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Enterprise Risk Management Practices and Firm Performance, the Mediating Role of Competitive Advantage and the Moderating Role of Financial Literacy

School of Management and Economic, Beijing University of Technology, Beijing 100124, China
Faculty of Management Sciences, International Islamic University Islamabad 44000, Pakistan
Author to whom correspondence should be addressed.
J. Risk Financial Manag. 2018, 11(3), 35;
Received: 14 June 2018 / Revised: 24 June 2018 / Accepted: 26 June 2018 / Published: 29 June 2018
(This article belongs to the Section Risk)


In the current turbulent market, firms spend lots of tangible and intangible resources to gain competitive advantage and superior performance. Prior studies have discussed several determinants of competitive advantage and performance, particularly in developed economies, whereas small- and medium-sized enterprises (SMEs) in emerging economies have received minor attention. This study examines the mediating role of competitive advantage between enterprise risk management practices and SME performance and the moderating role of financial literacy between enterprise risk management practices and competitive advantage. A structured questionnaire is used to collect data from 304 SMEs operating in the emerging market of Pakistan. The hypotheses of the proposed study are tested through Structural Equation Modeling (SEM) in Analysis of a Moment Structures (AMOS). The results indicate that enterprise risk management practices significantly influence competitive advantage and SME performance. Competitive advantage partially mediates the relationship between enterprise risk management practices and SME performance. Additionally, financial literacy significantly moderates the relationship between enterprise risk management practices and competitive advantage. Firms are advised to implement formal enterprise risk management practices to gain competitive advantage and superior performance. Top managers need to have enough financial education that they will be able to perform risk management practices in an efficient way to gain a competitive position in the market. Implications for practices have been discussed in detail.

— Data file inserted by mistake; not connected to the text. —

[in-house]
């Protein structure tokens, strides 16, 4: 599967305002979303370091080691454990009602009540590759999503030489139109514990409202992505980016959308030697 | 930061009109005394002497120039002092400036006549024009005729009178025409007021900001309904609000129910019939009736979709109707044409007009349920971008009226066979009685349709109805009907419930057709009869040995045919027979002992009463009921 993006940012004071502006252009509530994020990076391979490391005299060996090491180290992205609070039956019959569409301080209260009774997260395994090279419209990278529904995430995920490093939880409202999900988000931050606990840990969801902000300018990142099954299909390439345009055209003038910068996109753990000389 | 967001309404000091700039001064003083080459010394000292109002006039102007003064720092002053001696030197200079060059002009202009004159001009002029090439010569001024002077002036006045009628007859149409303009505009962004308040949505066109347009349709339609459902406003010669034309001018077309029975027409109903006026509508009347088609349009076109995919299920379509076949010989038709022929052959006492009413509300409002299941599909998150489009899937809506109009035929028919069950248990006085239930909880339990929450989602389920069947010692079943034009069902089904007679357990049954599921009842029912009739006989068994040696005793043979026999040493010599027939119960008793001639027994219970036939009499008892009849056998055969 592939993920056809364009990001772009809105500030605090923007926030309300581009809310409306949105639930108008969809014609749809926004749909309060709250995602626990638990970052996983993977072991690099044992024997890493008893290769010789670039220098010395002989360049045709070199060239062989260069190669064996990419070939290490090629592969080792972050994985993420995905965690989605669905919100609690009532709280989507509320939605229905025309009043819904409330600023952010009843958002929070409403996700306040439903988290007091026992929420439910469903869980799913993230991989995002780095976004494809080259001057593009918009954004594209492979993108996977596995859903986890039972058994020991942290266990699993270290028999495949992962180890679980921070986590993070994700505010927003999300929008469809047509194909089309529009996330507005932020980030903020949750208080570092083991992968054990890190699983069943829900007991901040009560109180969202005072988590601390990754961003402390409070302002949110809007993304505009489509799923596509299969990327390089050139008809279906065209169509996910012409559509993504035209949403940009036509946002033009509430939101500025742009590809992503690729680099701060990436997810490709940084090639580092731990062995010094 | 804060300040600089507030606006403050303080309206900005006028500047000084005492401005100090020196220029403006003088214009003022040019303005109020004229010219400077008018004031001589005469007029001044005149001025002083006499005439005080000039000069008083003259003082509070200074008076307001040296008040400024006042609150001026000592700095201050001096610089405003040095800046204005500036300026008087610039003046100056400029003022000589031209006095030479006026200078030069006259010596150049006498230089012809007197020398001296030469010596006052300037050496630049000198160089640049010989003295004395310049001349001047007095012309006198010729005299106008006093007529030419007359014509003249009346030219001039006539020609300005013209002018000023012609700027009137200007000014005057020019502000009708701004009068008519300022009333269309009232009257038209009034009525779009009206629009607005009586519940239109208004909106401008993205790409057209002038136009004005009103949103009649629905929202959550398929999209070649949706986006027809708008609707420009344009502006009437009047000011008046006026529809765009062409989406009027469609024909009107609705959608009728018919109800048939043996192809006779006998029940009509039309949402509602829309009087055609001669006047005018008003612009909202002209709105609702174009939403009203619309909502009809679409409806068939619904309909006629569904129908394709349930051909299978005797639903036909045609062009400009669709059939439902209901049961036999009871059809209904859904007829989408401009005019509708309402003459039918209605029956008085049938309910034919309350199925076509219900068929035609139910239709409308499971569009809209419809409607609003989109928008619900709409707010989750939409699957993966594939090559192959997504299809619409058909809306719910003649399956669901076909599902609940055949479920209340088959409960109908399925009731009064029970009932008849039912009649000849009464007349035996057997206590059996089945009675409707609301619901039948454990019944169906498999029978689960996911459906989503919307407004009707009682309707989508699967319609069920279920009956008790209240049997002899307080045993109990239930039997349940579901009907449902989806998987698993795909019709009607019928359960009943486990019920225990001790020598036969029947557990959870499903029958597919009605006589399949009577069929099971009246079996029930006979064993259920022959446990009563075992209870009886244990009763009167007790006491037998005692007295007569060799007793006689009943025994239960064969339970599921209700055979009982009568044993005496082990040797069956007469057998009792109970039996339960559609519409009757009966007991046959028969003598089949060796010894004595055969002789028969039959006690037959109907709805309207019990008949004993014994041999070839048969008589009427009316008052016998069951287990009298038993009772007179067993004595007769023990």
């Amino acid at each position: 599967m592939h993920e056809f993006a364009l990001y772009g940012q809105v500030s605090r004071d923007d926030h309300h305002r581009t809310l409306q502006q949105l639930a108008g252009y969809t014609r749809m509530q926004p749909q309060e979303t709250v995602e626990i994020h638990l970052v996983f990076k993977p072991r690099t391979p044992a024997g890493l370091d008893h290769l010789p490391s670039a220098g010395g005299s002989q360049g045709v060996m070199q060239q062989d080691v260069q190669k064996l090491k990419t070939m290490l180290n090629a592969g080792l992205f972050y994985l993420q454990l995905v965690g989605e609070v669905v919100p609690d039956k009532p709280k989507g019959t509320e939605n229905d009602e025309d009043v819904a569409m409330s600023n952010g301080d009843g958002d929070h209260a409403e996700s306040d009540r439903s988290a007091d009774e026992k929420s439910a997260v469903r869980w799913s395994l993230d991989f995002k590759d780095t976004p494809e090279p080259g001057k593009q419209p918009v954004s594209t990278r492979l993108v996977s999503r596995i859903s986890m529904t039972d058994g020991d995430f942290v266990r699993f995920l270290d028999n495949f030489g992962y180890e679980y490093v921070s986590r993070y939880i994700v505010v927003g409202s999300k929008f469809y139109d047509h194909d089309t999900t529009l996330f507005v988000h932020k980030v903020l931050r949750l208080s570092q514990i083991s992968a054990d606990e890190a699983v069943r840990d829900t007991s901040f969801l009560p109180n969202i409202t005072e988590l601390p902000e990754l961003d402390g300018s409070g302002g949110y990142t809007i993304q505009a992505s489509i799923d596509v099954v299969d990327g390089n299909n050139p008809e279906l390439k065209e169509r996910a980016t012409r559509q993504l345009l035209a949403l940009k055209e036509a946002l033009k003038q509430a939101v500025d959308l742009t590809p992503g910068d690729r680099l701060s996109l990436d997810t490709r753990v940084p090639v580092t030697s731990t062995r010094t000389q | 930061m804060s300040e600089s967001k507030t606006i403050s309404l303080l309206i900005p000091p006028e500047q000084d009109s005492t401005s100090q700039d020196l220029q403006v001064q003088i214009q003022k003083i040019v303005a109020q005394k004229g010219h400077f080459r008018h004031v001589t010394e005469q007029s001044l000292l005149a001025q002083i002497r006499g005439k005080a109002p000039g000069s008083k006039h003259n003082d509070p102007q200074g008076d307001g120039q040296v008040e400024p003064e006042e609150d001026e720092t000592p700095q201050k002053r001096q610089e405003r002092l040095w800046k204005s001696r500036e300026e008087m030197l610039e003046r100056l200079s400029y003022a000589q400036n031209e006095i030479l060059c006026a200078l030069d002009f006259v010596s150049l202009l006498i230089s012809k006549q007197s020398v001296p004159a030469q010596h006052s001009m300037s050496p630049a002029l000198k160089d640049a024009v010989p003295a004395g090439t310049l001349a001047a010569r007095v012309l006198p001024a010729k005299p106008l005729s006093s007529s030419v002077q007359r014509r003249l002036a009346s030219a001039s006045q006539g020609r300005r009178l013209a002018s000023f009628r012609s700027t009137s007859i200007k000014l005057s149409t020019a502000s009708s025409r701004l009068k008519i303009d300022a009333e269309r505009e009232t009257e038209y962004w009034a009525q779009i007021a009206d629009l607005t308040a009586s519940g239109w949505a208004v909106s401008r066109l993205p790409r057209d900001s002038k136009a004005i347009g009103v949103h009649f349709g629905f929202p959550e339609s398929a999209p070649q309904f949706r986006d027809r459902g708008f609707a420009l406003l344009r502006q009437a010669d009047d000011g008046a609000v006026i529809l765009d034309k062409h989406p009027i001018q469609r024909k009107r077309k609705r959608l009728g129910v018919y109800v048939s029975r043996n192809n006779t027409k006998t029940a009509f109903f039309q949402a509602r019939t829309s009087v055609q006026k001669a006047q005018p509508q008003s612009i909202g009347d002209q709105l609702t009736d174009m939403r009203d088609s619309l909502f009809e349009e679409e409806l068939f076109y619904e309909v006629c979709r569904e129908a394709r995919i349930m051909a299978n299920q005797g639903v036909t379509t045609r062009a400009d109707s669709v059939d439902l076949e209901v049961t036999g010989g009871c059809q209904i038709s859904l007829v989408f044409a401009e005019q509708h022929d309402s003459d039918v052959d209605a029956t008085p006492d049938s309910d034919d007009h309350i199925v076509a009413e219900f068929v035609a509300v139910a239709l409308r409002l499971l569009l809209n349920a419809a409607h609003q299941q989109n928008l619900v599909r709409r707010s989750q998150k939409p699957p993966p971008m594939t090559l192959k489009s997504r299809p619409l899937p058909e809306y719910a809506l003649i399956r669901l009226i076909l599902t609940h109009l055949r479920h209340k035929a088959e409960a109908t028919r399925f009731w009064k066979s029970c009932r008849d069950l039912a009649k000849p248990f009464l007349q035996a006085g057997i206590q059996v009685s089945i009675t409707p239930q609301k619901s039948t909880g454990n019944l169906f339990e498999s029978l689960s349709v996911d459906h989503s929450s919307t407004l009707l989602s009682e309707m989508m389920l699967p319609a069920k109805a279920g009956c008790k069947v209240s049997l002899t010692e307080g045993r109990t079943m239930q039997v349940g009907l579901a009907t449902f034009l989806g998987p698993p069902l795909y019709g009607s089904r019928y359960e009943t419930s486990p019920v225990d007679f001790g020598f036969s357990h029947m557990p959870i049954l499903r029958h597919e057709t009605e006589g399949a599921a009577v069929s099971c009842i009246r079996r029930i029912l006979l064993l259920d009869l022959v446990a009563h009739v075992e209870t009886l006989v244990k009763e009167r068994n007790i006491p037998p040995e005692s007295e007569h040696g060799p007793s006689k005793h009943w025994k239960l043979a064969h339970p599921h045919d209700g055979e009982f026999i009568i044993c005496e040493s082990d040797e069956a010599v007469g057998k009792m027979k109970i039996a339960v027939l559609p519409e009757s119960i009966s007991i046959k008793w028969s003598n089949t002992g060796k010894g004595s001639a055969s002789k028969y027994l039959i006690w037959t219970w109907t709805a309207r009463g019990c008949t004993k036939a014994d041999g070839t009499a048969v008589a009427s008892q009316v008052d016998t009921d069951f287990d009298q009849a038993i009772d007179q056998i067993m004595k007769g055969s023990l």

1. Introduction

Interest in Enterprise Risk Management (ERM) has been growing since the 1990s as businesses face several shocks in competitive environments (Arena et al. 2010). In response to unexpected threats, one school of thought believed in the direct impact of ERM on firm performance (Callahan and Soileau 2017; Florio and Leoni 2017; Zou and Hassan 2017) while another group of researchers claimed that the relationship of ERM and firm performance could be affected by some internal factors (Khan and Ali 2017; Wang et al. 2010). Much research has discussed the importance of ERM practices among businesses (Eckles et al. 2014; Florio and Leoni 2017; Yilmaz and Flouris 2017). In fact, most of the studies have been conducted particularly in developed economies (Florio and Leoni 2017) while SMEs in emerging economies have received comparatively limited attention. Additionally, empirical studies on the relationship between ERM and SME performance are still lacking (Farrell and Gallagher 2015). Therefore, this study aims to check the impact of ERM practices on SME performance with the mediating role of Competitive Advantage (CA). A manager cannot gain competitive position by using ERM approaches until he/she is aware of financial regulations and financial policies. Hereafter, this study also examines the moderating role of Financial Literacy (FL) between ERM practices and CA. To put it into another way, FL has been unexamined by researchers despite its significant role in the implementation of ERM practices and in the survival of SMEs.